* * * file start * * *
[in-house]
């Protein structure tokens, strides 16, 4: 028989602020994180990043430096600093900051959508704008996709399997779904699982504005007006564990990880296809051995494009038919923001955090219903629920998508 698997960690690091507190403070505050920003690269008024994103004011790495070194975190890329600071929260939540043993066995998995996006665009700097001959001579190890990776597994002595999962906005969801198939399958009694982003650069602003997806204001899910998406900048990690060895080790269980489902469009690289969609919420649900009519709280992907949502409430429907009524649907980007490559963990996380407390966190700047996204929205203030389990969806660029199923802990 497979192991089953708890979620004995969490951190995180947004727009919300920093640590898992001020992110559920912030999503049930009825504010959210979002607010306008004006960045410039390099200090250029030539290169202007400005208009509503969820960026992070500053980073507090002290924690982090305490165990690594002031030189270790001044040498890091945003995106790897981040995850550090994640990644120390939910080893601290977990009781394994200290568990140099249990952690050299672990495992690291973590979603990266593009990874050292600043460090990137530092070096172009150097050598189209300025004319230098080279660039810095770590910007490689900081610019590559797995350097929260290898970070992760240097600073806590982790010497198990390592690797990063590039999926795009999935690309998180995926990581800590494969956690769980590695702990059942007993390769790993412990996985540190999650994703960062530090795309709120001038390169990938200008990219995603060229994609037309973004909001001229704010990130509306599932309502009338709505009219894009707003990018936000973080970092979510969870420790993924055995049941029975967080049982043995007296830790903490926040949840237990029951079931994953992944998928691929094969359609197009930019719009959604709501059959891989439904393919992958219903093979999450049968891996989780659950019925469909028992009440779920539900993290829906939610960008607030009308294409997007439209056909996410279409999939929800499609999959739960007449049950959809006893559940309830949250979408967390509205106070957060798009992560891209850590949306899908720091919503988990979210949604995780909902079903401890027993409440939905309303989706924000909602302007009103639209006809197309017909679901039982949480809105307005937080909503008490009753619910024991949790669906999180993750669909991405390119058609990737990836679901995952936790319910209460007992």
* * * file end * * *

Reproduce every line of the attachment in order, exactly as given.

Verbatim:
[in-house]
């Protein structure tokens, strides 16, 4: 028989602020994180990043430096600093900051959508704008996709399997779904699982504005007006564990990880296809051995494009038919923001955090219903629920998508 698997960690690091507190403070505050920003690269008024994103004011790495070194975190890329600071929260939540043993066995998995996006665009700097001959001579190890990776597994002595999962906005969801198939399958009694982003650069602003997806204001899910998406900048990690060895080790269980489902469009690289969609919420649900009519709280992907949502409430429907009524649907980007490559963990996380407390966190700047996204929205203030389990969806660029199923802990 497979192991089953708890979620004995969490951190995180947004727009919300920093640590898992001020992110559920912030999503049930009825504010959210979002607010306008004006960045410039390099200090250029030539290169202007400005208009509503969820960026992070500053980073507090002290924690982090305490165990690594002031030189270790001044040498890091945003995106790897981040995850550090994640990644120390939910080893601290977990009781394994200290568990140099249990952690050299672990495992690291973590979603990266593009990874050292600043460090990137530092070096172009150097050598189209300025004319230098080279660039810095770590910007490689900081610019590559797995350097929260290898970070992760240097600073806590982790010497198990390592690797990063590039999926795009999935690309998180995926990581800590494969956690769980590695702990059942007993390769790993412990996985540190999650994703960062530090795309709120001038390169990938200008990219995603060229994609037309973004909001001229704010990130509306599932309502009338709505009219894009707003990018936000973080970092979510969870420790993924055995049941029975967080049982043995007296830790903490926040949840237990029951079931994953992944998928691929094969359609197009930019719009959604709501059959891989439904393919992958219903093979999450049968891996989780659950019925469909028992009440779920539900993290829906939610960008607030009308294409997007439209056909996410279409999939929800499609999959739960007449049950959809006893559940309830949250979408967390509205106070957060798009992560891209850590949306899908720091919503988990979210949604995780909902079903401890027993409440939905309303989706924000909602302007009103639209006809197309017909679901039982949480809105307005937080909503008490009753619910024991949790669906999180993750669909991405390119058609990737990836679901995952936790319910209460007992």